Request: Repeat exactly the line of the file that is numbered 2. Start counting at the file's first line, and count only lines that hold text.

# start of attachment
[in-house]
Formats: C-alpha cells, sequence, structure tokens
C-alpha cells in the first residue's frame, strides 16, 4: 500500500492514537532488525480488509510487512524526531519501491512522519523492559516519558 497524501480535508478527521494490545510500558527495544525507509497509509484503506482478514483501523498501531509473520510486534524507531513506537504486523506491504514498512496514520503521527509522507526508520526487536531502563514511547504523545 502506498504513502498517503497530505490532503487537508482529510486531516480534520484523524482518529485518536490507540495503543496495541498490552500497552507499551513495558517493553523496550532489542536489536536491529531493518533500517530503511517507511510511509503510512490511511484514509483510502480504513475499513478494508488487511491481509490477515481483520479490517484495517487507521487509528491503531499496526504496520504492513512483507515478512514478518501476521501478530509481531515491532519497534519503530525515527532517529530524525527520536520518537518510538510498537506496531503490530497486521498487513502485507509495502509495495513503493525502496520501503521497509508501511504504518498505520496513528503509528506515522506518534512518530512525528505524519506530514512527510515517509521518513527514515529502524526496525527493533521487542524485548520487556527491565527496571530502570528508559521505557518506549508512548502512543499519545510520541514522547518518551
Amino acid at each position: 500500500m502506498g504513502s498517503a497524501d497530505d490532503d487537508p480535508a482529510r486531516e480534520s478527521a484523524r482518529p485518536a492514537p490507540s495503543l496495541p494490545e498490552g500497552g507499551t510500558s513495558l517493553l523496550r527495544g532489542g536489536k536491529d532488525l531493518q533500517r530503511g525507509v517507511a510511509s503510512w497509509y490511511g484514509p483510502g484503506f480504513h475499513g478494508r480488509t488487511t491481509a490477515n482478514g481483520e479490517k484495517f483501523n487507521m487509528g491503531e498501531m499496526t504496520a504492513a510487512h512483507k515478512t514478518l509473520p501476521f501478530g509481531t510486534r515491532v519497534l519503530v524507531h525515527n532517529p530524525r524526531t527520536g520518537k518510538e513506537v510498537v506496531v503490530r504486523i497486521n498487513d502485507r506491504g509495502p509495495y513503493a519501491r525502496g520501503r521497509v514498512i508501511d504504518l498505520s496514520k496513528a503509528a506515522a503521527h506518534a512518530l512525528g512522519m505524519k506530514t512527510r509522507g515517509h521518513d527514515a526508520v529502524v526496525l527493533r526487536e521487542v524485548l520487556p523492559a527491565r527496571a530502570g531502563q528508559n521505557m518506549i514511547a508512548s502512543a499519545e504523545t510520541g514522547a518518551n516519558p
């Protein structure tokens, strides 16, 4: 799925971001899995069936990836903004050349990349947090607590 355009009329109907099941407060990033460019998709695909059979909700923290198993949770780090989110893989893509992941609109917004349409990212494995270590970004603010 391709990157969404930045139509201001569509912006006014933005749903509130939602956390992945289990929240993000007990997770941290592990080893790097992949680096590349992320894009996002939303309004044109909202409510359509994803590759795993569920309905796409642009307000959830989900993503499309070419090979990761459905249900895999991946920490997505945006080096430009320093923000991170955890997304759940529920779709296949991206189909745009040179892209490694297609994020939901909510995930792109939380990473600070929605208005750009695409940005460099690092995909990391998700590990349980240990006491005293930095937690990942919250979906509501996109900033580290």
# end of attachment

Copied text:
Formats: C-alpha cells, sequence, structure tokens